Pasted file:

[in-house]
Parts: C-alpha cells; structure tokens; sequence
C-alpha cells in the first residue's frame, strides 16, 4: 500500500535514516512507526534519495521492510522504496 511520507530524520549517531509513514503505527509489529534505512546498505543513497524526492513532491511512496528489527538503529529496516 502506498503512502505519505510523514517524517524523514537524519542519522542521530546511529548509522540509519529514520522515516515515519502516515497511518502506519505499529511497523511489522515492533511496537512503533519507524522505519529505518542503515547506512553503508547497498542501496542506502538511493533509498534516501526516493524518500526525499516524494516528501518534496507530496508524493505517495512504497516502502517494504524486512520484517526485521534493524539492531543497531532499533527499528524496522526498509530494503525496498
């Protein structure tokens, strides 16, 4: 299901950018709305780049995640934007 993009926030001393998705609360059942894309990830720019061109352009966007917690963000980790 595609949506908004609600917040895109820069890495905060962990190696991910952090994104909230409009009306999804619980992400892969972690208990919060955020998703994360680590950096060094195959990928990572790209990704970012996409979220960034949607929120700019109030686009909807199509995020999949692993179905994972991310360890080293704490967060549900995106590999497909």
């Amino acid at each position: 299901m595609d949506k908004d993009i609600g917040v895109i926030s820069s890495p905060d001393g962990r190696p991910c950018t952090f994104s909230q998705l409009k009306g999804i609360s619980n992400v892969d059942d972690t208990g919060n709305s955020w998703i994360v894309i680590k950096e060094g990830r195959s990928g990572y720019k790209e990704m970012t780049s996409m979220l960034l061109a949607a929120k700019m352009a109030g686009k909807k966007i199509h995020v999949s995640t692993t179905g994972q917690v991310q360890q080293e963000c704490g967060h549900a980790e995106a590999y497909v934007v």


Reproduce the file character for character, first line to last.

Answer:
[in-house]
Parts: C-alpha cells; structure tokens; sequence
C-alpha cells in the first residue's frame, strides 16, 4: 500500500535514516512507526534519495521492510522504496 511520507530524520549517531509513514503505527509489529534505512546498505543513497524526492513532491511512496528489527538503529529496516 502506498503512502505519505510523514517524517524523514537524519542519522542521530546511529548509522540509519529514520522515516515515519502516515497511518502506519505499529511497523511489522515492533511496537512503533519507524522505519529505518542503515547506512553503508547497498542501496542506502538511493533509498534516501526516493524518500526525499516524494516528501518534496507530496508524493505517495512504497516502502517494504524486512520484517526485521534493524539492531543497531532499533527499528524496522526498509530494503525496498
């Protein structure tokens, strides 16, 4: 299901950018709305780049995640934007 993009926030001393998705609360059942894309990830720019061109352009966007917690963000980790 595609949506908004609600917040895109820069890495905060962990190696991910952090994104909230409009009306999804619980992400892969972690208990919060955020998703994360680590950096060094195959990928990572790209990704970012996409979220960034949607929120700019109030686009909807199509995020999949692993179905994972991310360890080293704490967060549900995106590999497909």
């Amino acid at each position: 299901m595609d949506k908004d993009i609600g917040v895109i926030s820069s890495p905060d001393g962990r190696p991910c950018t952090f994104s909230q998705l409009k009306g999804i609360s619980n992400v892969d059942d972690t208990g919060n709305s955020w998703i994360v894309i680590k950096e060094g990830r195959s990928g990572y720019k790209e990704m970012t780049s996409m979220l960034l061109a949607a929120k700019m352009a109030g686009k909807k966007i199509h995020v999949s995640t692993t179905g994972q917690v991310q360890q080293e963000c704490g967060h549900a980790e995106a590999y497909v934007v």